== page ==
It’s not always fun having insomnia. Actually, it’s never fun. But if your name is Susan B. Anchovy, and you live in an apartment on West Alabama, well then, you really have it bad. Susan was not only a big insomnia gal, but she was also a hard-working bus driver during the daytime hours. Unfortunately, she’s been fired seven times in the past year.
If you think Susan hasn’t tried to cure her disease, think again. She’s seen all the doctors, taken the pills, and even tried some sketchy natural remedies. Nothing worked. She put lavender on her pillow, but to no avail. She popped five Melatonin tablets but still had so much energy that she went for a twelve-mile run at three o’clock in the morning. But when she gets to work, it all hits her. Falling asleep at the wheel is never great, but when you’re a bus driver, it really is a bad look.
One Tuesday morning she fell asleep at a bus stop. The bus was packed with people trying to get to work on time, so a young man named Hans Smirnoff (first week at Wells Fargo), took the wheel and drove everybody to their destination. And boy, did he do a good job. Made every stop, and he still got to his job on time. And nobody knew that Susan had fallen asleep at the wheel. But a video of her sleeping went viral on Twitter later that afternoon, and she was fired.
Susan eventually gave up hope, and you can’t blame her. When all of your pillows are doused with lavender, every book on your bookshelf is about sleeping, and all your music comes from Spotify’s Sweet Dreams playlist, it can be hard to persevere. She lay in bed, head on pillow, eyes wide open, and mumbled, “I give up.”
Now listen closely. This is not a sad story. Most of the time when you hear someone say, “I give up,” you think it’s a bad thing. But not for sweet Susan. She became the most productive girl I’ve ever seen. She started doing research on plant biology, started a business selling nail clippers, and she even wrote a book detailing her whole life. And she did this all during the nighttime hours. Now the only problem was that she would crash for about three hours every day when the sun came up. Since three hours is not enough sleep, her quality of work was somewhat lower than subpar (if you are an avid golfer, please understand that, while your understanding of the word "subpar" connotes an advantageous outcome, within the context of the present story, "subpar" has a negative connotation, being essentially less good than normal).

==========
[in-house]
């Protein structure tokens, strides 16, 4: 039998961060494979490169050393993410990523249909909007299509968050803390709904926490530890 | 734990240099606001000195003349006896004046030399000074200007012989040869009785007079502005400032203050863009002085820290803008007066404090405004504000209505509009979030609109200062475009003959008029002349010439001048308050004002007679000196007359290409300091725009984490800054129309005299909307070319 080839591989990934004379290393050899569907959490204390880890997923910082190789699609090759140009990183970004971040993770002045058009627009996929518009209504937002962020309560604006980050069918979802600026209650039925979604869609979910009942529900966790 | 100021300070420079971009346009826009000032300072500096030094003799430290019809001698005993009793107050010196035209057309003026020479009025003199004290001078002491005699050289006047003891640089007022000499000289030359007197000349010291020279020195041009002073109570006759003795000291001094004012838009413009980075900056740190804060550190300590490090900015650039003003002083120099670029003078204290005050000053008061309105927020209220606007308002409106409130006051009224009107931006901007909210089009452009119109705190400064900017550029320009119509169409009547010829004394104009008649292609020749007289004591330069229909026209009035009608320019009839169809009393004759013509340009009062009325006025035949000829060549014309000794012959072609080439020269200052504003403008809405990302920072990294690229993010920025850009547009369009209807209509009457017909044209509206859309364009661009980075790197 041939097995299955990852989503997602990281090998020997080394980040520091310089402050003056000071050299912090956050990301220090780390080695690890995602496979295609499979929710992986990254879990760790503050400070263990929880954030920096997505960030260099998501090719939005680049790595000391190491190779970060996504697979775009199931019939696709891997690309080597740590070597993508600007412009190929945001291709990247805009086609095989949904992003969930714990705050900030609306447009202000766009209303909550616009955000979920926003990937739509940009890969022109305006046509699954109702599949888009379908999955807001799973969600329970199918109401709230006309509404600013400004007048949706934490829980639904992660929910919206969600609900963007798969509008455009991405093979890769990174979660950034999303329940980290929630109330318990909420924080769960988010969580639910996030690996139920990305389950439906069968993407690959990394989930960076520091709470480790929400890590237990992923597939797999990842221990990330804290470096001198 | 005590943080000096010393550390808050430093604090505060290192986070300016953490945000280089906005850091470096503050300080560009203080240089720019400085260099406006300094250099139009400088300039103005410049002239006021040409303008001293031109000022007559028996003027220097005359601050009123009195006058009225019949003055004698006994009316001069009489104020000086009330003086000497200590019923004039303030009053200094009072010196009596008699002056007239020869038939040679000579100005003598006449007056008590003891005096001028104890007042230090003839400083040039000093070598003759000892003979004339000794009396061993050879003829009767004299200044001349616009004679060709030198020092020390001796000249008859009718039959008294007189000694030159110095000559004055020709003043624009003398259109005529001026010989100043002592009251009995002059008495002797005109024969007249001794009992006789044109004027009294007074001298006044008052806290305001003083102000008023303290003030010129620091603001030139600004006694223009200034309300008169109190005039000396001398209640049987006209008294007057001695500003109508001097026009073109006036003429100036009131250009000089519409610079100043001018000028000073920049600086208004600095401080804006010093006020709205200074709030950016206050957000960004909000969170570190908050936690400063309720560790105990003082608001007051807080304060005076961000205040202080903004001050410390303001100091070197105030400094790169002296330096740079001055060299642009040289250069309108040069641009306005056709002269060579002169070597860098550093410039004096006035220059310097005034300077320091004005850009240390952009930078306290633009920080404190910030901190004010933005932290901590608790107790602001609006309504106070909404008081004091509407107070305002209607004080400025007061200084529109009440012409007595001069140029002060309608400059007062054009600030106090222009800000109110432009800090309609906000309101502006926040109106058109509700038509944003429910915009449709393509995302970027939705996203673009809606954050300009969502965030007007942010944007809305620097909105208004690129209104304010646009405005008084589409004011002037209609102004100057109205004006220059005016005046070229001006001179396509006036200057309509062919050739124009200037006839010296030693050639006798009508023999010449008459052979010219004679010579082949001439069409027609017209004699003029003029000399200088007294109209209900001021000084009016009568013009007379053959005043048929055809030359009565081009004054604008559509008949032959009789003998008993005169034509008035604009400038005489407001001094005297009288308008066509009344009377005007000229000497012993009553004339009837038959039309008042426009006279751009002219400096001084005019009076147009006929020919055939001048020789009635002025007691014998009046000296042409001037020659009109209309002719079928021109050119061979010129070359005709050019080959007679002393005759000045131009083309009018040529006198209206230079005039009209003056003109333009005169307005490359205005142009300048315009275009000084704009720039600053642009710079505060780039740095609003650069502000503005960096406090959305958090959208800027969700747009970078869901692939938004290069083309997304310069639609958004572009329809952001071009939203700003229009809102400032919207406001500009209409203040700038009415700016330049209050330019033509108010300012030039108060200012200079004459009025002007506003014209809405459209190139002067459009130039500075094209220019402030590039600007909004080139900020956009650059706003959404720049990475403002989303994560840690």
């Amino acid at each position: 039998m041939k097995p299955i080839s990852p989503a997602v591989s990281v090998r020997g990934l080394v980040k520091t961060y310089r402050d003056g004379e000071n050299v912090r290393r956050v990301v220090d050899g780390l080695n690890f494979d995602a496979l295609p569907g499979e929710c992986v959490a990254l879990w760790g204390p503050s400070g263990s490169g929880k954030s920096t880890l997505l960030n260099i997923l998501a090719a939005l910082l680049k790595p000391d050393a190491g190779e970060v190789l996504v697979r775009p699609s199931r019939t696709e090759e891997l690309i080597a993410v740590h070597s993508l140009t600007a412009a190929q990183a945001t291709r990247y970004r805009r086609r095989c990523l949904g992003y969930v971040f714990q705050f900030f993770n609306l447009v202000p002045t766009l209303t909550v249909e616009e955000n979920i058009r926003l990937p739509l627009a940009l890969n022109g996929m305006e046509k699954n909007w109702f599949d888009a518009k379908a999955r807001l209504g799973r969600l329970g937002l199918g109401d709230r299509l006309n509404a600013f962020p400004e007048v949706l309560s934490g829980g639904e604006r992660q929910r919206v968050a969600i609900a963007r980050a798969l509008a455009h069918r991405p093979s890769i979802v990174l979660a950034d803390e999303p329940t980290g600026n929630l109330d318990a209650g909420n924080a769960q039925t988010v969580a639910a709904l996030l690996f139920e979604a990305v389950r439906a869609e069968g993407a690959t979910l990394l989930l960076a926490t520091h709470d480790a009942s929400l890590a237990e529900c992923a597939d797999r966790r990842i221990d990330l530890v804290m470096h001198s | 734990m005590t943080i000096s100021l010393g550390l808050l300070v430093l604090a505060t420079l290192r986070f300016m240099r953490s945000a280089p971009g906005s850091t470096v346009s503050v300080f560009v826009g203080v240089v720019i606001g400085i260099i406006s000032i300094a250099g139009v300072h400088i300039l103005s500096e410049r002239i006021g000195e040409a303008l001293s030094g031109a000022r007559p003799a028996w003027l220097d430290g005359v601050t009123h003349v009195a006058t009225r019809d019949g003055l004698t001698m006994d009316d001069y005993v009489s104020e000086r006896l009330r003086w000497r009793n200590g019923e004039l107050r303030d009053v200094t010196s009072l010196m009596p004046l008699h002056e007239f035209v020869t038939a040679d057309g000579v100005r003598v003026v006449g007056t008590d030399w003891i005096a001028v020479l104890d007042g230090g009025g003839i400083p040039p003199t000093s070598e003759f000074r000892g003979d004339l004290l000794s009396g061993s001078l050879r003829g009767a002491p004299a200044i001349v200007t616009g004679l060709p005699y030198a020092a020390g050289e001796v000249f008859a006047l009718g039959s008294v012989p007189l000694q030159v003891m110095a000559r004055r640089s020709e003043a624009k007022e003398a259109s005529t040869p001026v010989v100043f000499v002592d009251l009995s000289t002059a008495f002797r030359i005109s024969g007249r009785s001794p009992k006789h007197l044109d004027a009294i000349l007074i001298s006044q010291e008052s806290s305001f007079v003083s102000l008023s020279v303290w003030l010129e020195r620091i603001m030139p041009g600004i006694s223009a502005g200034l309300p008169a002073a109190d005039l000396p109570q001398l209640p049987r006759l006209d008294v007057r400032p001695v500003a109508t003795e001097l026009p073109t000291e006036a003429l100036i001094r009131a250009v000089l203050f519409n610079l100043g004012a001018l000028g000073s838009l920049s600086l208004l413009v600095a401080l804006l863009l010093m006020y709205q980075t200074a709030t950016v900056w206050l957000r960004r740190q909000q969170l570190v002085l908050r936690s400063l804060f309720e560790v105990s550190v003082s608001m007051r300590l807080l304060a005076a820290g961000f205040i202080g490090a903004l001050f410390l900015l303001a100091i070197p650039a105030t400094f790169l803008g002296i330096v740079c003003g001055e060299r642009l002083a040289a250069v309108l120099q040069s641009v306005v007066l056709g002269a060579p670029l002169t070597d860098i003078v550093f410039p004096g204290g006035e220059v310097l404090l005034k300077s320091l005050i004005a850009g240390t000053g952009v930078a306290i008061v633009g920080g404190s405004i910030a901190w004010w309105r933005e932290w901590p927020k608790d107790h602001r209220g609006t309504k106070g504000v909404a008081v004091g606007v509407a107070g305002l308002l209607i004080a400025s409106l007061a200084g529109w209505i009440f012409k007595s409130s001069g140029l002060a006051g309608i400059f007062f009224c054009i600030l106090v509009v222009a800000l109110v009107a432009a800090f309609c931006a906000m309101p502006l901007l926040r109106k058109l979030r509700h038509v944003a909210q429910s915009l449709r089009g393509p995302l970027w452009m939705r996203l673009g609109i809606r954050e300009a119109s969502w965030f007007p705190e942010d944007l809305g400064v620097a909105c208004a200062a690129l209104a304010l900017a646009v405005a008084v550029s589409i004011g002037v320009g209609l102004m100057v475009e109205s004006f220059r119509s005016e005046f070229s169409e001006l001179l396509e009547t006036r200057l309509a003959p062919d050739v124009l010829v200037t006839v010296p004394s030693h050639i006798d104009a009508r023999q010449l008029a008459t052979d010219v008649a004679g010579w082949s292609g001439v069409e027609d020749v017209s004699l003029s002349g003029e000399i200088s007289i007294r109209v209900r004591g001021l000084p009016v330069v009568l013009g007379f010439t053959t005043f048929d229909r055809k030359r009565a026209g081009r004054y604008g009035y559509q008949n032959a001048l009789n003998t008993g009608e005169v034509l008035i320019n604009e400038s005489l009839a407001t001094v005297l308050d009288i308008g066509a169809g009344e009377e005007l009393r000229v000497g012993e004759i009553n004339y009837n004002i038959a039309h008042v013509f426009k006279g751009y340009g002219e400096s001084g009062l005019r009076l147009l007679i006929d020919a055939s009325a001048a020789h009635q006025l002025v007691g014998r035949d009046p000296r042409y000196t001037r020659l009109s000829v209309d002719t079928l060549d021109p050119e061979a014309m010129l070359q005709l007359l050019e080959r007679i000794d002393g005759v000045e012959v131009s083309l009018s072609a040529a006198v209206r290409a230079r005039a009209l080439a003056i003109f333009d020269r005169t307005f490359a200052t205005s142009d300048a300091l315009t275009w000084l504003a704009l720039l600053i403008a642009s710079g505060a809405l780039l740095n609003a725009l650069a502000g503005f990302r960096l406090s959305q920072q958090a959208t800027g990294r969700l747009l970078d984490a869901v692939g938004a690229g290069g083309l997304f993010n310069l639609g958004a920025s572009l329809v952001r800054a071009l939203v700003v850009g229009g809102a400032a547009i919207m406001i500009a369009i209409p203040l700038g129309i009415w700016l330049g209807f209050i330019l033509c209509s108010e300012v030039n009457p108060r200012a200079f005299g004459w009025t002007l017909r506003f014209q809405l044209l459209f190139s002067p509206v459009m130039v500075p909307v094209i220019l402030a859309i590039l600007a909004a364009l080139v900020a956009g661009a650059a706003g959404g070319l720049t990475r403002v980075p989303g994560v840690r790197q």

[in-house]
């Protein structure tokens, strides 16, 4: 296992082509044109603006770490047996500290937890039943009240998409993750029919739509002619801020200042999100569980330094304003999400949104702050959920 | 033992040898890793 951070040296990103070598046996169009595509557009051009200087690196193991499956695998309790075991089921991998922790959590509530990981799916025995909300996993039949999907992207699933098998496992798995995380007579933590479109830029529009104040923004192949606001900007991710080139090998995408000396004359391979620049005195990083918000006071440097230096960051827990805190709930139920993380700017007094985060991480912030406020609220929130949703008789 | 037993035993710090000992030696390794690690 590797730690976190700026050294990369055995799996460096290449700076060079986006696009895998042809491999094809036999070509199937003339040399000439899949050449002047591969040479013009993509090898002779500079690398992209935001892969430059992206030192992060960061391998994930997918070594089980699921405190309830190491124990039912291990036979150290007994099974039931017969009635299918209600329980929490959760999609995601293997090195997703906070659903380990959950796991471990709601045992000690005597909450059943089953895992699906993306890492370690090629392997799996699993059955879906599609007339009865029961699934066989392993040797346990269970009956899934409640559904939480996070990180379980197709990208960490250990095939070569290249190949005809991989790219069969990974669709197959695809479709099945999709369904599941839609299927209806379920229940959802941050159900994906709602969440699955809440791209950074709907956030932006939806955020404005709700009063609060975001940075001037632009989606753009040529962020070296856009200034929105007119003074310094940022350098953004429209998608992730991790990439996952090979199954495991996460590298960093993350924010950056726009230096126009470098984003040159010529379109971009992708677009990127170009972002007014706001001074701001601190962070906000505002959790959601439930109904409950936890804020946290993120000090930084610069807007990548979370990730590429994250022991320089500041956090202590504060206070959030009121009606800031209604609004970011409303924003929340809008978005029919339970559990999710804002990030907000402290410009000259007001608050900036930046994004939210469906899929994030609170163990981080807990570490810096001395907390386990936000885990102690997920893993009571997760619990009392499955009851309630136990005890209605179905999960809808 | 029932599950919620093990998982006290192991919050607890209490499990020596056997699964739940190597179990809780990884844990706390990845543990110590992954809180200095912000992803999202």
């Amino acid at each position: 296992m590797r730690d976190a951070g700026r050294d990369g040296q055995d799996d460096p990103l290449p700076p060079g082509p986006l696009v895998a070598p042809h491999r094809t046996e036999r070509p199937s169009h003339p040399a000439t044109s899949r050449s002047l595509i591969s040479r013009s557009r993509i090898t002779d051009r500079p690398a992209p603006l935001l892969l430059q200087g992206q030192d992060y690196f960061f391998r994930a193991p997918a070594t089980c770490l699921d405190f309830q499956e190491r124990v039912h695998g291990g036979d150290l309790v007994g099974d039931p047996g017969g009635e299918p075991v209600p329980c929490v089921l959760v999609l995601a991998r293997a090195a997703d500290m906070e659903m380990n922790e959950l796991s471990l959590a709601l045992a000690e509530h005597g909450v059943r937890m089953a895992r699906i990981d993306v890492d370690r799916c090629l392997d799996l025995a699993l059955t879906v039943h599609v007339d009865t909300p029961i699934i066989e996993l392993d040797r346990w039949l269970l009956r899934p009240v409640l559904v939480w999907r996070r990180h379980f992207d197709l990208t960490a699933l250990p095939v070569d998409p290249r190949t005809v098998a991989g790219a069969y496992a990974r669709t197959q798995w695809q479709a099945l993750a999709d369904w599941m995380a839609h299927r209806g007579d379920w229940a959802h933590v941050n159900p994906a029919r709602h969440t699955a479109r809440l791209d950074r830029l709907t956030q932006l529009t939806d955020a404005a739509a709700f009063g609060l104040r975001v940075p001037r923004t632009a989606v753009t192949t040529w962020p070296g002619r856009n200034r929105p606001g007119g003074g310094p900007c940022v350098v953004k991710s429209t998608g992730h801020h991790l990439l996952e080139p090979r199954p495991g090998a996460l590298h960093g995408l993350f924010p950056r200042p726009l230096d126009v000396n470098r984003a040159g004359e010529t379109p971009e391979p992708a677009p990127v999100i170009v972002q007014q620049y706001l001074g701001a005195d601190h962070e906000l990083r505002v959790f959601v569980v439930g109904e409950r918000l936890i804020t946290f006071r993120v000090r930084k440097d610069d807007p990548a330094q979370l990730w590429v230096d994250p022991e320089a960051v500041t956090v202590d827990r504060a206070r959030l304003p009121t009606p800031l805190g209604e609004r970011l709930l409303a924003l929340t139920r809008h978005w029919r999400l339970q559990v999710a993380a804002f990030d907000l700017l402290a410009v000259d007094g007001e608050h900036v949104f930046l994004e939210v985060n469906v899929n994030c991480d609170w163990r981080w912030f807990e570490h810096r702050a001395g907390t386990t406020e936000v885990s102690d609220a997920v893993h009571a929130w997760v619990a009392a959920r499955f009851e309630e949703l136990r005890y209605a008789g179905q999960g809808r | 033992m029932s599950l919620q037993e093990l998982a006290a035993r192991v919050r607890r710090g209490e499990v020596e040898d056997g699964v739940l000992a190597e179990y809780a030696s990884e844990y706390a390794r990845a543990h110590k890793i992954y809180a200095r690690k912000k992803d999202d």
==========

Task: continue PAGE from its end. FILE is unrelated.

Her research essay on plant biology was proven to be entirely false. She claimed that through photosynthesis, plants produce the NBA instead of ATP. She also made bold claims, stating strawberries were the superior fruit, and apples should not be considered real food. The business that sold nail clippers- I’ll give her credit it’s impressive she made it happen- but they were driven out of business after three weeks. She sold twelve sets of clippers, which is not bad considering she lives in a town of thirty five residents (also a bit concerning that so many people didn’t own nail clippers).
Now, the novel she wrote. Her autobiography. That was the biggest disaster of them all. She was talking nonsense from page one. She started out talking about dropping out of high school, but didn’t even mention her experiences in adolescence until page 220. And around page 600, there was a four-page essay about why bananas tasted better than mangos. Susan was losing it, but she cared about fruit.
Looking back on it, it sort of was a sad story. Most insomnia stories are. It’s hard to win when you can’t sleep. Just tired all the time, moping around. It’s a struggle. So if you ever see Susan B. Anchovy, send a smile (and maybe a strawberry) her way because she needs it.
©2023 Jake Schick